To be clear, I’ve had two similar experiences with other Christian friends (both named Robert, ironically) who took me to church with them on more than one occasion and basically stepped up to help Eric the agnostic because of the love in their hearts. Both of them flat-out said to me: “It’s what we do because we want to do it.” I have other friends who are believers who have done tons for me in the past few months as my needs have increased. From their point of view, they see good or “godliness” or something inside me that I don’t even see, and want to share their love with me. I also have another very close friend named Robert who is more of an agnostic like me and still shows the same love the believers have! It’s exactly the same with my die-hard atheist friend Marc too. Both of these guys totally have my back, and all of this is a bit incomprehensible to me, but writing about it helps me sort it out a bit in my mind.
And if there really is a god, he definitely has a sense of humor. My friend Kevin and I used to mock Dano in high school when he admitted to meditating with the Bible under candlelight in his bedroom closet. His nickname: “Dan the Priest”—Now if that’s not some incredible irony for you! Kevin even made up some song lyrics we sang to mock him based on the Rush song “Temples of Syrinx.” The line we sang to Dano was (I think): “Dan is the priest of the Temples of Mequon.” (our home town). “His Holy Bibles fill the closet walls.” (Or something like that—Kevin can correct me since he made it up—Hahahaha!) If God made man in his image, he (or she!) definitely has a sense of humor! And if there really is a heaven, Dano will be having the last laugh! (And I will be meeting Jimi Hendrix and Tom Petty–Hahahaha!)
4 thoughts on “Religion, Politics, Friendship and Love”
So sweet. I consider myself a “recovering Catholic”, and do kinda hope there is a heaven where I’ll meet up with my daughter, parents & friends. I’ve often wondered if I would do as you have done ( I already have most of the sacraments)- really, what is there to lose?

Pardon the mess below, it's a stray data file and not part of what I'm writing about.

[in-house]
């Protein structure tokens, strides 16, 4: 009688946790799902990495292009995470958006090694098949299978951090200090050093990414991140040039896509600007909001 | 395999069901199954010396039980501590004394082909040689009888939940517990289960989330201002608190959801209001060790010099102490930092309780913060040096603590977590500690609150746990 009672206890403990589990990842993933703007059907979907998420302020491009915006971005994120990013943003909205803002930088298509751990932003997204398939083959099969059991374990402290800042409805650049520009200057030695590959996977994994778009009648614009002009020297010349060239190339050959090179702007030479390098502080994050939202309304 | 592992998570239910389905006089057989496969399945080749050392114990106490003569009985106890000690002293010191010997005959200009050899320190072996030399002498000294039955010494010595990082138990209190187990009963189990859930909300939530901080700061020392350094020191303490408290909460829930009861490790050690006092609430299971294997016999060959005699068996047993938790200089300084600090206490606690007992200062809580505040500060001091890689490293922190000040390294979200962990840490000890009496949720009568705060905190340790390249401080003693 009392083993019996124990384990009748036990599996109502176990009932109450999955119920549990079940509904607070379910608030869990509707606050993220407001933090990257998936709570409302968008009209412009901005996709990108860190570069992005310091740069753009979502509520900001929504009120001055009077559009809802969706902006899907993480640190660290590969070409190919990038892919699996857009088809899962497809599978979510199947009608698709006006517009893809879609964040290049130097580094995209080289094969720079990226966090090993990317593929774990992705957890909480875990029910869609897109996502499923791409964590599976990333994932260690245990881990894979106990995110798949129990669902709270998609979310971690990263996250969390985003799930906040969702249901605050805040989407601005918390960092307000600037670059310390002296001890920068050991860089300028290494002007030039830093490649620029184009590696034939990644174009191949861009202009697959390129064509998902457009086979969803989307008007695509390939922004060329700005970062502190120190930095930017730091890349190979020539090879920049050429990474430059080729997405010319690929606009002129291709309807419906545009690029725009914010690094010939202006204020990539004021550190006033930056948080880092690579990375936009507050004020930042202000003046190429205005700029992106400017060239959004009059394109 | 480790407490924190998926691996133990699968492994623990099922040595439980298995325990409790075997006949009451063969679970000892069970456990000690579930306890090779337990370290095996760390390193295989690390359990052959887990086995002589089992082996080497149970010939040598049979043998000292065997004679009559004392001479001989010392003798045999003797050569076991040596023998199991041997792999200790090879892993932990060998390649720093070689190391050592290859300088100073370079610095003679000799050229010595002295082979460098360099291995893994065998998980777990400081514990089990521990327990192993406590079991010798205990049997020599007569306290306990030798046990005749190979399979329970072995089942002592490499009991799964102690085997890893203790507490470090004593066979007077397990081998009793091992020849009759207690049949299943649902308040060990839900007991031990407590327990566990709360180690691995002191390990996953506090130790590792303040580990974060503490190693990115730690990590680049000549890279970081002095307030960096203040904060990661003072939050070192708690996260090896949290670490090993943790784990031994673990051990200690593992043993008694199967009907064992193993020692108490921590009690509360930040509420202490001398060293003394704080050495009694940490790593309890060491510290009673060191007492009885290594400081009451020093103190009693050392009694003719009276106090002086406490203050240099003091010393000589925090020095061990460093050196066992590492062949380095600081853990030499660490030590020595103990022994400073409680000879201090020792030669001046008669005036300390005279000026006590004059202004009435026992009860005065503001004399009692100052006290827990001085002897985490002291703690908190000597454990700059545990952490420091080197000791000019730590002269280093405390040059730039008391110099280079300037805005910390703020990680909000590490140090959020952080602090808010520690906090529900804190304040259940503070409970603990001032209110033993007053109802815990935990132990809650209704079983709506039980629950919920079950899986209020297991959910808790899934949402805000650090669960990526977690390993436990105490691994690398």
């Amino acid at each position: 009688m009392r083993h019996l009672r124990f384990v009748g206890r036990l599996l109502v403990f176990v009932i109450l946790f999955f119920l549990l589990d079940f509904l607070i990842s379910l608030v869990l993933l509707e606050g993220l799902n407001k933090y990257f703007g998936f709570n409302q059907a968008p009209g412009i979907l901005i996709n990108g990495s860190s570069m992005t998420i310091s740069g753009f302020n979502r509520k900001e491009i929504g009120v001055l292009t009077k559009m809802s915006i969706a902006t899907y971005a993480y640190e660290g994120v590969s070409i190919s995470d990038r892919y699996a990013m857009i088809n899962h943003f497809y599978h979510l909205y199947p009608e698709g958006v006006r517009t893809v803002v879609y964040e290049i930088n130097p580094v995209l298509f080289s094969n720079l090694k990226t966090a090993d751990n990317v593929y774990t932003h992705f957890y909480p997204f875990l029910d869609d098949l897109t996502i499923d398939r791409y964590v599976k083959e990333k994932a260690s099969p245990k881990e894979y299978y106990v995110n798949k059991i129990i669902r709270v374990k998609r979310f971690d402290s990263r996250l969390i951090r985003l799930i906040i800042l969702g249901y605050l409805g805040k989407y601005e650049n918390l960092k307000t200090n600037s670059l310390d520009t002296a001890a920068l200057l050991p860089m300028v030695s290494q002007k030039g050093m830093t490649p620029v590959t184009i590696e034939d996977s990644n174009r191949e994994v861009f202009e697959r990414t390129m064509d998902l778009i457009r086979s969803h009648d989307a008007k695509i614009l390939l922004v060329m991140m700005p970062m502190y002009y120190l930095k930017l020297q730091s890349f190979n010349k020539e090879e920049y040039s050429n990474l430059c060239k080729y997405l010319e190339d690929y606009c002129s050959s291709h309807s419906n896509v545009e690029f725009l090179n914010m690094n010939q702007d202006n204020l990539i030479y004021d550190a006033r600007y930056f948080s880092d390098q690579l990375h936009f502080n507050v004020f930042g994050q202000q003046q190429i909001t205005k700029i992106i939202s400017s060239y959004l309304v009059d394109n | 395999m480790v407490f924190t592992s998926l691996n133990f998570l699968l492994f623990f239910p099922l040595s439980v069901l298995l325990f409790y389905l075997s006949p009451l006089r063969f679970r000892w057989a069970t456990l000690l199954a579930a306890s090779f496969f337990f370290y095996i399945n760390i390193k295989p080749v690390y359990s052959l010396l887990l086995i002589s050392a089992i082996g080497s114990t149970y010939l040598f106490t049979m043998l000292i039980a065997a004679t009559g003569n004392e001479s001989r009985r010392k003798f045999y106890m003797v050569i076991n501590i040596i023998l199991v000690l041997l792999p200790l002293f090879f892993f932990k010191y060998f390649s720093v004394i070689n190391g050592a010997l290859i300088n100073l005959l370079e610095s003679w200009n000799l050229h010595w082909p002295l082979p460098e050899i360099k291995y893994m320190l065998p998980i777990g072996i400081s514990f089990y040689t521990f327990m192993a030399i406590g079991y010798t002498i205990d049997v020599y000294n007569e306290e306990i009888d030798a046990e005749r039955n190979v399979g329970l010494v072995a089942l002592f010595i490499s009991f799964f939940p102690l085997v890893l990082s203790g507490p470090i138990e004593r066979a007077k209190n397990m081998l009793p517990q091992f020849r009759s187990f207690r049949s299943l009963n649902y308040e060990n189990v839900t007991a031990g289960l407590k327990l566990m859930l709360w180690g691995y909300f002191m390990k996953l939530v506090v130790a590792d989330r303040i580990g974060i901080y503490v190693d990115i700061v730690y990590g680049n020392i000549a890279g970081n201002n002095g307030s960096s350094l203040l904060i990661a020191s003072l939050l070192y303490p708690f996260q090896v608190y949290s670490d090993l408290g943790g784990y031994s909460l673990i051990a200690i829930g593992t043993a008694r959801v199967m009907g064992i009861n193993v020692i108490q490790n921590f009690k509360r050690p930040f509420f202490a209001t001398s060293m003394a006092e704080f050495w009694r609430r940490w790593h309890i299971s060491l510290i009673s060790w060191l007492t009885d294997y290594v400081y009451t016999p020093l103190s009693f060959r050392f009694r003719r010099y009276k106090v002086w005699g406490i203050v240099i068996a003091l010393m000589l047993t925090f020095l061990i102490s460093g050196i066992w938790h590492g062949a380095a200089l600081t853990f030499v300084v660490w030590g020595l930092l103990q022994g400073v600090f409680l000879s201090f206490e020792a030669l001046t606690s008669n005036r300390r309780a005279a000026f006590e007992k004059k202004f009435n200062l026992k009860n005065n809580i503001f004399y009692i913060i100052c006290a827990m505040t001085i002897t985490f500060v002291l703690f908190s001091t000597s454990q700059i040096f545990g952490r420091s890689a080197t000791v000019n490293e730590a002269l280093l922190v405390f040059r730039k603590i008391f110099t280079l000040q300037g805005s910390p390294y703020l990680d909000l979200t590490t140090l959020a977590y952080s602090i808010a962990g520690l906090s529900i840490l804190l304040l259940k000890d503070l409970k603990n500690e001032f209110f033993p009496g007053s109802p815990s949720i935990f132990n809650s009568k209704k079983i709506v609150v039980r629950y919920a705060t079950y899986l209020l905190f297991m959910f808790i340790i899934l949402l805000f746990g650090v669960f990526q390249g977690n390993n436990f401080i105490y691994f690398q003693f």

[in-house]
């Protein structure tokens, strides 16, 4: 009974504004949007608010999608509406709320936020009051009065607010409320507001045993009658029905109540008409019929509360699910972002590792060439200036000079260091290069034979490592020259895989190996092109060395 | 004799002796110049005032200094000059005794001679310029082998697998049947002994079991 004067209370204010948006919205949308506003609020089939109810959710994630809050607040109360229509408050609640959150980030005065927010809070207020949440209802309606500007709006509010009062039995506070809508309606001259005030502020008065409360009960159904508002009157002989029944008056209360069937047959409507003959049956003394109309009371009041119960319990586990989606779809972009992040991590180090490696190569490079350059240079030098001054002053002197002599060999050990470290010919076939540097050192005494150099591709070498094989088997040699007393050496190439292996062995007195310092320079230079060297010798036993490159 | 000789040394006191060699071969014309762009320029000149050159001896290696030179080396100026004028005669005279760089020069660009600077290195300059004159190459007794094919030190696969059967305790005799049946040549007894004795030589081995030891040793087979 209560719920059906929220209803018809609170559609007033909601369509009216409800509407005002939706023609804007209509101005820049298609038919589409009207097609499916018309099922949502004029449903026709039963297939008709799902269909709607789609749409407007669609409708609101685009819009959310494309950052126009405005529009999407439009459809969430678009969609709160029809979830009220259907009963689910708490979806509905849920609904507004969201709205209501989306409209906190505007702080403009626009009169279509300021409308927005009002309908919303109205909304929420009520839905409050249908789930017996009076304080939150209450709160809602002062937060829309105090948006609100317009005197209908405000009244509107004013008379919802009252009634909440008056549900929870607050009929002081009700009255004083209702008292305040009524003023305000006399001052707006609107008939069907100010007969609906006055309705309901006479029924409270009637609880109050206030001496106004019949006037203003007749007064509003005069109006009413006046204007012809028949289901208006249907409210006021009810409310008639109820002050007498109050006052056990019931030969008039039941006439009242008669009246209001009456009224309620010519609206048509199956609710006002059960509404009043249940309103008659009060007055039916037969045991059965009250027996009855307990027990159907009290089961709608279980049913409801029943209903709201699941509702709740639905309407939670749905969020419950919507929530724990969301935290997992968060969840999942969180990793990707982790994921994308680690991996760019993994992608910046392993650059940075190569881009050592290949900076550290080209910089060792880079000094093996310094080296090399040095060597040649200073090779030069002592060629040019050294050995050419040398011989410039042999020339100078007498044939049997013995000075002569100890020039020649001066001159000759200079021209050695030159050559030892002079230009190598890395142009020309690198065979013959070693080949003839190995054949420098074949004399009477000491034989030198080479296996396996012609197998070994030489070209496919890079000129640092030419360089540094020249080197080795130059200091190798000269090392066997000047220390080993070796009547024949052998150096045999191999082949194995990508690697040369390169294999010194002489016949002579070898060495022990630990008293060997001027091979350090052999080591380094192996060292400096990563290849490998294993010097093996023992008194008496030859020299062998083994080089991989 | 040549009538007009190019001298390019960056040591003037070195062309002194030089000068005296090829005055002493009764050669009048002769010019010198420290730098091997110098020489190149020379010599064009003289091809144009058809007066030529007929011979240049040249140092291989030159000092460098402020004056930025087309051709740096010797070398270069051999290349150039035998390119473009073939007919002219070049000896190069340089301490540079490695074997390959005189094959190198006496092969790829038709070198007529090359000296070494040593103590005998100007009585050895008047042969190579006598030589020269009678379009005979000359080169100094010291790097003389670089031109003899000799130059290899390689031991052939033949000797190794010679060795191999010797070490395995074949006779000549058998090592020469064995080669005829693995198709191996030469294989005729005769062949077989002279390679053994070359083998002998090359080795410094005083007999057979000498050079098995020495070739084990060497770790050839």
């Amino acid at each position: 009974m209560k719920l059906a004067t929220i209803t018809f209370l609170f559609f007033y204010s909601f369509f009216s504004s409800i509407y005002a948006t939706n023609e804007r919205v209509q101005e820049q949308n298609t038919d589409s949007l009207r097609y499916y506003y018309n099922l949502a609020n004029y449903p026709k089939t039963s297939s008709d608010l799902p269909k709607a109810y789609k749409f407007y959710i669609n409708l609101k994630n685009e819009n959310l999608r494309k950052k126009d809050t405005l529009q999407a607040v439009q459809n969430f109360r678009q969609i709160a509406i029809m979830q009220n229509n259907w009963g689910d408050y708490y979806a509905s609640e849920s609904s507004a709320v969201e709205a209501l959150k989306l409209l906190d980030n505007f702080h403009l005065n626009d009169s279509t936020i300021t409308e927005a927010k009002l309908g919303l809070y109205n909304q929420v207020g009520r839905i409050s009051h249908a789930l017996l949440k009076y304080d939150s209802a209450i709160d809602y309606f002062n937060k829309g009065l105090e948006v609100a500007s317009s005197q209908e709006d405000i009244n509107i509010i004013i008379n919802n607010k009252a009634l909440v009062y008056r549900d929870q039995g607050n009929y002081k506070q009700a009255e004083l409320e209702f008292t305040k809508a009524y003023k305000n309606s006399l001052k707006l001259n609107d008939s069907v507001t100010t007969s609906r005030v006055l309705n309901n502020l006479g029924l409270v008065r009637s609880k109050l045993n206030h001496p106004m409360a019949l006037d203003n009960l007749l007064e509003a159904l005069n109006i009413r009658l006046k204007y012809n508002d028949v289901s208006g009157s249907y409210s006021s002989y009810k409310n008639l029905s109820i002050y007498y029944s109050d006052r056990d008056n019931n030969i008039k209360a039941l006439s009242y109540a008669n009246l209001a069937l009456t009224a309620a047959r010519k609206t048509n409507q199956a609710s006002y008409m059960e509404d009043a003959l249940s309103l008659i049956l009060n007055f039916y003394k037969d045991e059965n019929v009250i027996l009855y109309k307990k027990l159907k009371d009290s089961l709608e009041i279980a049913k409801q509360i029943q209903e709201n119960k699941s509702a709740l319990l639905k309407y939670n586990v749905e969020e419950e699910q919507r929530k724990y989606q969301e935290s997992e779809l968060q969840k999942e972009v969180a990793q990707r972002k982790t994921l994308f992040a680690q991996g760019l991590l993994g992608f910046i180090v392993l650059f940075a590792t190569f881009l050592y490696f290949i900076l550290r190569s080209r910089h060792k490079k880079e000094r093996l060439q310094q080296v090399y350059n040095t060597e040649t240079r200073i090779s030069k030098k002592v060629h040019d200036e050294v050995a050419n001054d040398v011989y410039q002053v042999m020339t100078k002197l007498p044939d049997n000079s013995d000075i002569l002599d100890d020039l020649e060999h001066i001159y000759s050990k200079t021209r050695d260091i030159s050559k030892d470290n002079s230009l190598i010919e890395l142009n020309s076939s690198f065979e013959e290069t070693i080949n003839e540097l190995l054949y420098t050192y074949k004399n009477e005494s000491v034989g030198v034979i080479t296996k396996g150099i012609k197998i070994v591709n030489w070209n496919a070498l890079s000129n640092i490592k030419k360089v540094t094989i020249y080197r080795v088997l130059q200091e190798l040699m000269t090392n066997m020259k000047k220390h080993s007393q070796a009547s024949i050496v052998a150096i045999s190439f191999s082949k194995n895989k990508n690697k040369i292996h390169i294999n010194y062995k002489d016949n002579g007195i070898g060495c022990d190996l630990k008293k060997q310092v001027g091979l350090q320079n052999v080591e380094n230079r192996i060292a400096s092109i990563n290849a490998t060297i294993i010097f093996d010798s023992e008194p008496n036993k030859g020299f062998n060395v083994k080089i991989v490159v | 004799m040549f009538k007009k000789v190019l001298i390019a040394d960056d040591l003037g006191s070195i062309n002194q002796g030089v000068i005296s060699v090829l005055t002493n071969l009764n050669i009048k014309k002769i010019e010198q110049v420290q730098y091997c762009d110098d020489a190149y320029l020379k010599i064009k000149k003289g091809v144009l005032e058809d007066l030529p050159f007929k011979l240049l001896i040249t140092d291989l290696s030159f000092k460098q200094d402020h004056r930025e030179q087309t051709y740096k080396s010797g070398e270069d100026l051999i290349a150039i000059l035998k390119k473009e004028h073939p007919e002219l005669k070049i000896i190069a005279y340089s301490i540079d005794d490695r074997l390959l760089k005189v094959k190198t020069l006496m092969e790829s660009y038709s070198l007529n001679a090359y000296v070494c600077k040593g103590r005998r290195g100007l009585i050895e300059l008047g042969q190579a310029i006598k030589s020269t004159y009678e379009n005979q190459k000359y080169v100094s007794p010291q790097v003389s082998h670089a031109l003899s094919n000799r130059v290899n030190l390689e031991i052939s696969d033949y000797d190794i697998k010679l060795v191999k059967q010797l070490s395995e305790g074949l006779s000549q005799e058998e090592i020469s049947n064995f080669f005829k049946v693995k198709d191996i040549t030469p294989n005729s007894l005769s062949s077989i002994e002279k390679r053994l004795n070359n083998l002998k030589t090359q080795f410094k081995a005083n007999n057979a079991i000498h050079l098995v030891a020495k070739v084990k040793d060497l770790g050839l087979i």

As my Very Catholic mom lay dying, I asked, “What do you think Heaven is like”? She answered simply, “pretty”. I choose to go along with her on that.
My plan is to meet in the “balloon” room- you know- where all those wish balloons go & of course the bar that’s called Heaven! (Talking Heads)
I hope to see ya there!
Yeah–You and I are pretty much on the same page. I would feel a lot better now if I had the unwavering faith in heaven/the afterlife, etc. like the devout believers do, but I honestly have no fucking clue what (if anything!) lies beyond. I’m really just a dumb human chimpanzee or a computer simulation waiting to be turned off, according to my science geek friends. I have no idea…
Many thanks to Dano…you know the Catholic I am…now I have peace of mind, too.
You and Dano are almost 100% like-minded on the Catholic thing. He studies the detailed history of it and believes like you do that it is the only real Christian church because it grew forth from Jesus himself. I certainly do believe in good and evil though and have always tried to be on the good side of things. Not sure if that will “save” me though if your guys’ version of theology is correct…